May 11, 2016
As smaller, less regulated lenders continue to make an aggressive play for subprime loans and offer borrowers more attractive prices, larger players are making a dash for the exit.
Not long after Santander Consumer USA Holdings made a play for subprime auto loans, the Dallas-based auto lender is minimizing its presence in this market. Total loan originations dropped 6 percent from the same time last year as Santander continued to cut back on its loan activities with subprime borrowers.
With the subprime loan market showing signs of excess, prices are plummeting so low that lenders such as Santander feel simply isn't worth the risk any longer.
Over the first quarter of 2016, Ally Financial has also scaled back its subprime auto loans, which are those made to borrowers with a credit score under 620. Such loan assets comprised 12.6 percent of all its loan originations, down from 13.9 percent compared to the same time last year.
Wells Fargo has also capped the amount of subprime auto loans that they originate to no more than 10 percent of their total originations.
Larger lenders have taken measures to protect their loan portfolios by effectively avoiding the risk associated with subprime borrowers, opening up the playing field for smaller lenders to expand their own subprime loan assets and absorb this risk. Can smaller players survive if selling is expensive and losses are greater than expected?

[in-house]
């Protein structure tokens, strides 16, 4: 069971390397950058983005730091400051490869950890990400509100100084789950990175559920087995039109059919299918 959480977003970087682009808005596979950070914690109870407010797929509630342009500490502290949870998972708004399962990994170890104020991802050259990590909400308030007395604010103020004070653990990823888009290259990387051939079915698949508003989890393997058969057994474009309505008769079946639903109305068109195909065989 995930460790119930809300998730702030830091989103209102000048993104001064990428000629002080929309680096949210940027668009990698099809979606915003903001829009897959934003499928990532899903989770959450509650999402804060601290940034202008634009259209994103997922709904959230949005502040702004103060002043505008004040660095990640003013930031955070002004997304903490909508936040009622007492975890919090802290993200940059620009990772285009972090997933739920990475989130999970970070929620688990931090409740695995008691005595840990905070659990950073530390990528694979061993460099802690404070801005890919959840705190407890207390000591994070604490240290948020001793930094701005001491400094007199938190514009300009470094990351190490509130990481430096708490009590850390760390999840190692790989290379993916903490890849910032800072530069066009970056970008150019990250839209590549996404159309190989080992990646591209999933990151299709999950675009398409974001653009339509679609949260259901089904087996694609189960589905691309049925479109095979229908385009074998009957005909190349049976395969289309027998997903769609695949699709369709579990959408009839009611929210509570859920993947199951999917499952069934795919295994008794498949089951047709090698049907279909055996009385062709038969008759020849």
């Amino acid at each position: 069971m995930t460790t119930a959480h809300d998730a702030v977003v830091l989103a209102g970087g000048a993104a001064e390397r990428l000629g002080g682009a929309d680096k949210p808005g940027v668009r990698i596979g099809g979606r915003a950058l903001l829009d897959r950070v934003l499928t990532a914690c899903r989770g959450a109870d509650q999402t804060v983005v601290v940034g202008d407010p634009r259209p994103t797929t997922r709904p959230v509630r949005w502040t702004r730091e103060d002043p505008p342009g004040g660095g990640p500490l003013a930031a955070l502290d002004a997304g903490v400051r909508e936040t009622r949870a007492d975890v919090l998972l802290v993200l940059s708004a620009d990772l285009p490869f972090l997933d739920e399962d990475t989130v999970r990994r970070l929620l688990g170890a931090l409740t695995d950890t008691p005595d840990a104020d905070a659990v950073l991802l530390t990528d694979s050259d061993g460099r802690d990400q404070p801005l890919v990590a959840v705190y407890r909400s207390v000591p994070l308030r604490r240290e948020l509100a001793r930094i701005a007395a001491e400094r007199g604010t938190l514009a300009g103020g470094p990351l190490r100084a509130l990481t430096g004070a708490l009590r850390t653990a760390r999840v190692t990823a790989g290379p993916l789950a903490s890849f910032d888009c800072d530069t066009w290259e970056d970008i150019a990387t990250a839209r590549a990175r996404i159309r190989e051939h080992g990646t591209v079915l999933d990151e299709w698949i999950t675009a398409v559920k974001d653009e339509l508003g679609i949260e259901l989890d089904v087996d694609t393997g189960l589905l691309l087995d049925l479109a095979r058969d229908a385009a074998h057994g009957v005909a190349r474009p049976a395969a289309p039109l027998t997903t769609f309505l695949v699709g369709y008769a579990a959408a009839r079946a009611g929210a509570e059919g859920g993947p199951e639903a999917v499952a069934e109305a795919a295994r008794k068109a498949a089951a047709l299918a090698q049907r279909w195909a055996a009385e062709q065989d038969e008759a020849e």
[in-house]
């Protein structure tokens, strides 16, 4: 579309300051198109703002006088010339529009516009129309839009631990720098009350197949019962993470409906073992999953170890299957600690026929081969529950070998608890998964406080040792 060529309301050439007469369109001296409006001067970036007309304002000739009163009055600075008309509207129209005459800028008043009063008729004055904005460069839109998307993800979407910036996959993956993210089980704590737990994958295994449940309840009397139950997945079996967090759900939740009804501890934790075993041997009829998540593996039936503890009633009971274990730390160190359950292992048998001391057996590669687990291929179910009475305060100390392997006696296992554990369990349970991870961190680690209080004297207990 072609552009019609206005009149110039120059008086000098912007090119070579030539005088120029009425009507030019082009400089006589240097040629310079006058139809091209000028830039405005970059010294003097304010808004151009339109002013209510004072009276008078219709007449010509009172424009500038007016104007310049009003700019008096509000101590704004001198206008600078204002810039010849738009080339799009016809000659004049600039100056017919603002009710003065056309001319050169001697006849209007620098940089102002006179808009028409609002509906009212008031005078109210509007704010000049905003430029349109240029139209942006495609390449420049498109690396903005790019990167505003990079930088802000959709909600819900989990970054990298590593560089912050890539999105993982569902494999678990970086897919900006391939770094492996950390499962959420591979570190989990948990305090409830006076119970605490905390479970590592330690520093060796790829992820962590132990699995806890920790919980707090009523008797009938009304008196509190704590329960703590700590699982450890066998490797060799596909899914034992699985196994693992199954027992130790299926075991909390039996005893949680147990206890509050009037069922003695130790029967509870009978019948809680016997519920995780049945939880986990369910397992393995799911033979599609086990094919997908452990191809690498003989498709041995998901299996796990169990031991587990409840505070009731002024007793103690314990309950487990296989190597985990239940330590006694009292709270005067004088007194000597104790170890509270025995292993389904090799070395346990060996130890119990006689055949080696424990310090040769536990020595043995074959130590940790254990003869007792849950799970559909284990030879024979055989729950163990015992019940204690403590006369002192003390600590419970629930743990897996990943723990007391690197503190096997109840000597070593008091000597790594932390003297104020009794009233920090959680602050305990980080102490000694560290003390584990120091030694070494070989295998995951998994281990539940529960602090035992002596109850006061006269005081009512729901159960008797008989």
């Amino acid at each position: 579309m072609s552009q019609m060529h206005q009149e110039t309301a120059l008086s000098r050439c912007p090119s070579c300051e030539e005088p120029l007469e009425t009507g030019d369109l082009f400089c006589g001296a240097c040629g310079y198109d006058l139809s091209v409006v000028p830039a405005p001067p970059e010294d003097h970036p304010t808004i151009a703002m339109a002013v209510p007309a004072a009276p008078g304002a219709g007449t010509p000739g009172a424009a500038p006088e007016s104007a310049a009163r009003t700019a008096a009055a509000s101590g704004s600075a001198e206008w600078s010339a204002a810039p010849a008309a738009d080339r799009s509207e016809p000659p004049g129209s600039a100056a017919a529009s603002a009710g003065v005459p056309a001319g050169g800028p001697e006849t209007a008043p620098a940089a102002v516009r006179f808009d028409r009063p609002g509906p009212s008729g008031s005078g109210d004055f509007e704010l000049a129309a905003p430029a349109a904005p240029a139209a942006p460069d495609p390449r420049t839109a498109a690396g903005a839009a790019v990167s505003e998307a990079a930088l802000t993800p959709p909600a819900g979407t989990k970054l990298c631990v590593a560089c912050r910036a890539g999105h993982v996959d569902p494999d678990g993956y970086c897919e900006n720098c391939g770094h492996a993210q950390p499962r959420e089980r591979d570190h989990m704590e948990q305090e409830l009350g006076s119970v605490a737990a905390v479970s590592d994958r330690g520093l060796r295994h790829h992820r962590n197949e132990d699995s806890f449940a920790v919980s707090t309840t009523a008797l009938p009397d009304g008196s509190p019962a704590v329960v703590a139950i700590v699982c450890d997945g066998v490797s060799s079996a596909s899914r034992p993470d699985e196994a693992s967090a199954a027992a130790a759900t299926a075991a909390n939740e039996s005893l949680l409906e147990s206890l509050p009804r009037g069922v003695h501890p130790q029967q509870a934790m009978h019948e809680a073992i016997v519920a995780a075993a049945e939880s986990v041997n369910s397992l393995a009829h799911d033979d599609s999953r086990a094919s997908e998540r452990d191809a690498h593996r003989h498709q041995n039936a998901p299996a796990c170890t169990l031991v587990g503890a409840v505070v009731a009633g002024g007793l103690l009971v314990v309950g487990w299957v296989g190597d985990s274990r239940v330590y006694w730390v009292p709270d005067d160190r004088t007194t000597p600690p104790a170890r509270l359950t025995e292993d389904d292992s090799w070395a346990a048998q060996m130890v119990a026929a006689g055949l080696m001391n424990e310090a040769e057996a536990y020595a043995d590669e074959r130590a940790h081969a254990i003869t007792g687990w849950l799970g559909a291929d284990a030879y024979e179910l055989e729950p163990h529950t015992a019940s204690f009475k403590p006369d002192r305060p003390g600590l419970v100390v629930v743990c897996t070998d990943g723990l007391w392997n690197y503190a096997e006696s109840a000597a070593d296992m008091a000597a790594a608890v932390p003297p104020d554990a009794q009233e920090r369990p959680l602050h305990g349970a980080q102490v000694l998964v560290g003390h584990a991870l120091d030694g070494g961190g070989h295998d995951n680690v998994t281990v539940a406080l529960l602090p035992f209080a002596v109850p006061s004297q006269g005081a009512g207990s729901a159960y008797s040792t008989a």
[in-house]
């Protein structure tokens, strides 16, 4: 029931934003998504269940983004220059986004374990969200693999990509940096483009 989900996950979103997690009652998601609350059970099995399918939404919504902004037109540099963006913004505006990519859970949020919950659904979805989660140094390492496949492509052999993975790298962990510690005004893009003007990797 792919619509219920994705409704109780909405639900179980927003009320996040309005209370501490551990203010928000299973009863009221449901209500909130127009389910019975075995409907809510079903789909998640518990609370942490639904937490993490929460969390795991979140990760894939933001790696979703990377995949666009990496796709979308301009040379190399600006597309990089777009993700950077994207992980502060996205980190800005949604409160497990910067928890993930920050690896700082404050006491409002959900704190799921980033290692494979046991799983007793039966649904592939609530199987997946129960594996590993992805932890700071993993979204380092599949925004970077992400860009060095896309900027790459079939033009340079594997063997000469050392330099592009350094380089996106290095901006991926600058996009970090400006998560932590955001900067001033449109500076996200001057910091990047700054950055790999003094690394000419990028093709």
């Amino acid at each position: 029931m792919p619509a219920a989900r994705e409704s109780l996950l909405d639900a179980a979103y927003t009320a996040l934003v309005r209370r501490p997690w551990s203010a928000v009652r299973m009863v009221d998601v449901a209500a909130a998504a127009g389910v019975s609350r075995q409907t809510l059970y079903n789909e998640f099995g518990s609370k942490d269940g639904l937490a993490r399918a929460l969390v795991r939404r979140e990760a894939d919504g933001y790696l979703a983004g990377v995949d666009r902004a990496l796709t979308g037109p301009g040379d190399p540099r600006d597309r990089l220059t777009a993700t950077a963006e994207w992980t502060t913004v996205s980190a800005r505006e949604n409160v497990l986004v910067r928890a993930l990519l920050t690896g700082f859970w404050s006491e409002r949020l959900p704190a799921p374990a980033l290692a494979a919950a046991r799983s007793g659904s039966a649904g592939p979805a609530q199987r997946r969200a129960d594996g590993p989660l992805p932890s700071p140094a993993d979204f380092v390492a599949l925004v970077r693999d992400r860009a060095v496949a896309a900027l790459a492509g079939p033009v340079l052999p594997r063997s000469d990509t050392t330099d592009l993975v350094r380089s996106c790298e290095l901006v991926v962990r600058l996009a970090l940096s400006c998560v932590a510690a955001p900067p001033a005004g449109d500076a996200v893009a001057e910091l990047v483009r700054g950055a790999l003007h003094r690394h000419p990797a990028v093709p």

Over the long term, big banks have not displayed a maintained presence in the subprime loan marketplace, despite the odd run for the market as Santander made a few months earlier.
Consumers Will Benefit From More Affordable Loans, But Will Smaller Lenders Survive This Higher-Risk Climate?
With the cost associated with securitizing subprime auto loans decreasing over the recent past, these smaller competitors are able to offer more loans. Borrowers, in turn, are able to benefit from much more cost-effective loans, despite poor credit history.
But the question is, can smaller lenders persevere if their securitization exit gets more expensive? What if their losses are higher than they anticipated, and their loan portfolios are underwater in value?
Not only that, but do smaller players possess the necessary tools to adequately assess credit risk in the subprime marketplace?
What these players need is a strategy to ensure an ideal risk and reward scenario is in place prior to selling or acquiring loan assets. Without the right team of experts, it's easy to see how such smaller-scale lenders are at risk of failing while trying to provide risky borrowers with cheaper, more easily-accessed loans.
Garnet Capital is a team of experienced valuation advisors who have helped countless buyers and sellers of loan portfolios to achieve appropriate risk/reward circumstances based on their specific asset allocation. We also assist warehouse lenders in selling loan portfolios from originators who were previously unsuccessful in establishing a successful business model, and we can help you too.
Discover more about our services and register for our online portfolio auction system today.